Titanic's last lunch menu sells for $88,000 at auction
A menu from the last luncheon ever served on the Titanic has sold for $88,000 at auction.
The menu was one of three items linked to the infamous 'Millionaire's Boat' or 'Money Boat' - a lifeboat whose wealthy passengers allegedly bribed the crew to set off half-full and not to return for any other survivors.
It survived in the pocket of Lincoln Salomon (1868-1959), a New York businessman and cousin of the famous photographer Alfred Stieglitz. Salomon was one of five passengers in the lifeboat, along with seven crew members, although it had a capacity to hold up to 40 people.
The menu shows that on April 14 – just hours before the ship sank - first-class passengers enjoyed a lunch including Cockie Leekie, fillets of Brill, grilled mutton chops, potted shrimps, Norwegian anchovies, round of spiced beef, corned ox tongue, Bologna sausage and custard pudding.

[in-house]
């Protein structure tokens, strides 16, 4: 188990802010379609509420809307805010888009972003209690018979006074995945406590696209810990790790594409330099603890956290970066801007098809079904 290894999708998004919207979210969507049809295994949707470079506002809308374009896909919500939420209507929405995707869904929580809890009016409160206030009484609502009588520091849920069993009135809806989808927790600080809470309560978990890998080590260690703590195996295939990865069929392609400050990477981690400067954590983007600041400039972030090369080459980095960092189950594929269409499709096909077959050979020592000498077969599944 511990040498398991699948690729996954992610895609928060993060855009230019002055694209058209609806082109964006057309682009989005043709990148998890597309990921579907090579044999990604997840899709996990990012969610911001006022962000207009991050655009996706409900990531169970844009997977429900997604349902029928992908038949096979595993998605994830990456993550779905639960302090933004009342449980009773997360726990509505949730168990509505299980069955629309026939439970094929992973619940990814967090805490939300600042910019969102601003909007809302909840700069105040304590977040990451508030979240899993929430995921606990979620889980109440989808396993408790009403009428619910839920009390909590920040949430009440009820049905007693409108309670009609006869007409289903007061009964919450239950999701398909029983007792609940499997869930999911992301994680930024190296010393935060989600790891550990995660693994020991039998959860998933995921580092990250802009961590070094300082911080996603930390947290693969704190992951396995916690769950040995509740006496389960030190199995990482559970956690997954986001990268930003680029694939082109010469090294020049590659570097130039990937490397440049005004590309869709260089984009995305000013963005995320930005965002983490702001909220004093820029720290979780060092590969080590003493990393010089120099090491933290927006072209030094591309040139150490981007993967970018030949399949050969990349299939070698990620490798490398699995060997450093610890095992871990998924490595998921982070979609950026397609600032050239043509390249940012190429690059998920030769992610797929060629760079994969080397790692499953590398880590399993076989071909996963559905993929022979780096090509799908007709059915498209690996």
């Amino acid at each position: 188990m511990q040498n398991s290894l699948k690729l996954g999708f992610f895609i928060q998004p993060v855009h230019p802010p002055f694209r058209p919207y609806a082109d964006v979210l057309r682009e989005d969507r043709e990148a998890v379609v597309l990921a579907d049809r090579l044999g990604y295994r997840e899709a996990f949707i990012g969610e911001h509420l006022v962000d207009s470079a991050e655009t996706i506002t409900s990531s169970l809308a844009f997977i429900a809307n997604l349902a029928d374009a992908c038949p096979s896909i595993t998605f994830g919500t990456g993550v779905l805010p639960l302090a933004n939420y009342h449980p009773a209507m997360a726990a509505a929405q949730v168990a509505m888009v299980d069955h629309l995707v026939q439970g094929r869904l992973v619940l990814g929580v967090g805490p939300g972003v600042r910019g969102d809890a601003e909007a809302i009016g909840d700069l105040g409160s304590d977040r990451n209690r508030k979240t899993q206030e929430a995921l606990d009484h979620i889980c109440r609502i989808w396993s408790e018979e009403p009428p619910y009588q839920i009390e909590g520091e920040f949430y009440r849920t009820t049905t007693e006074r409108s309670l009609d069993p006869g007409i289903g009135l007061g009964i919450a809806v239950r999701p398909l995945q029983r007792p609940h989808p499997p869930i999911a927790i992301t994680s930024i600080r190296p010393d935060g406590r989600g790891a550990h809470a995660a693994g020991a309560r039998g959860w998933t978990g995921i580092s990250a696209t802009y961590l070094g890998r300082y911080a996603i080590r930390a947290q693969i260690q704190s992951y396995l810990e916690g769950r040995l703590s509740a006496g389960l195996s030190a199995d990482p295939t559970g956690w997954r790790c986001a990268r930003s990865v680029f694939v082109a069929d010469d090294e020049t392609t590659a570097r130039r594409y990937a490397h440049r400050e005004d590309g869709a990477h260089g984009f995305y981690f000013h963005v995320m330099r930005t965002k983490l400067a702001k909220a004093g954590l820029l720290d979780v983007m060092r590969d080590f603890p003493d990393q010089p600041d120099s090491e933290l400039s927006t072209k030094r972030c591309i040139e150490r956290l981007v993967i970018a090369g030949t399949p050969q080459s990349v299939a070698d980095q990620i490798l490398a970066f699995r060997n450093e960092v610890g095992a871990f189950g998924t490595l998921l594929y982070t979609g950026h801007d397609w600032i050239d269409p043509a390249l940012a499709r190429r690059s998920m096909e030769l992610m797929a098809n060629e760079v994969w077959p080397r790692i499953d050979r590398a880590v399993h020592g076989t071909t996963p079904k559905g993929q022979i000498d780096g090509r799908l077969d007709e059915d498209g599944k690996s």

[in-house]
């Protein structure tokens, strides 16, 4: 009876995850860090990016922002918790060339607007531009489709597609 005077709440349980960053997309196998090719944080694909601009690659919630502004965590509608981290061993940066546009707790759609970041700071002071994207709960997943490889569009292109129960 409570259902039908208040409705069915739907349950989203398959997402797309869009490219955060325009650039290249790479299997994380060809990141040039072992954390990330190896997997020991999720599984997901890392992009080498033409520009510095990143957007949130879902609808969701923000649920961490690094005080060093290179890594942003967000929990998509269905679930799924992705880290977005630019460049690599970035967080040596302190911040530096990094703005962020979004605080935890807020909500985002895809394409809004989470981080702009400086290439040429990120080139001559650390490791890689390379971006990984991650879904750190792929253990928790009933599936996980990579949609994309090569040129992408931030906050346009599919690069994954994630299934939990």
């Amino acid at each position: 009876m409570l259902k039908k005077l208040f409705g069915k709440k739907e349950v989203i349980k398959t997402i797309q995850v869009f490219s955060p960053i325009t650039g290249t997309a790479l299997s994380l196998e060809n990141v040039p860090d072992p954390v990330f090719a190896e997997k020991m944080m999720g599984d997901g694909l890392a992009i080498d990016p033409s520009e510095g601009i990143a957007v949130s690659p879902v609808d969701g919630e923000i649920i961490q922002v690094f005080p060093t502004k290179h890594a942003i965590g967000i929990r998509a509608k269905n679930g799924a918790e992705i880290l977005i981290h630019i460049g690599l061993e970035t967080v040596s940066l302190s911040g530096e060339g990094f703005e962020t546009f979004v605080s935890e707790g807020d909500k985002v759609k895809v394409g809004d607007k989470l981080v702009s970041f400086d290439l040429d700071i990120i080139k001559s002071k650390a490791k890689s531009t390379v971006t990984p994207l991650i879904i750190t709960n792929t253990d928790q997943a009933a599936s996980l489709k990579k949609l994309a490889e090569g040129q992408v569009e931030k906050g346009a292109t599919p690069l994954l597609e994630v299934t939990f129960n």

The menu also included the signature of another survivor, Isaac Gerald Frauenthal, believed to have been Salomon's dining companion on the ship's final fateful day.
The other two items of memorabilia also originated from Salomon's collection.
First was a ticket from the Titanic's Turkish Baths weighing chair, a chair in the cooling room which would measure a person’s weight. As one of just four tickets of its type known to exist, and bearing the pencilled names of three of the five other First Class passengers aboard the No. 1lifeboat, it sold for $11,000.
The final item was a letter written to Salomon by fellow survivor Mabel Francatelli (1880-1967), who escaped on the boat with her employer Lucy Duff-Gordon (1863-1935) and her husband, Scottish nobleman Cosmo Duff-Gordon (1862-1931). Written six months after the disaster, the letter sold for $7,500.
All three items were offered for sale by Lion Heart Autographs in New York.
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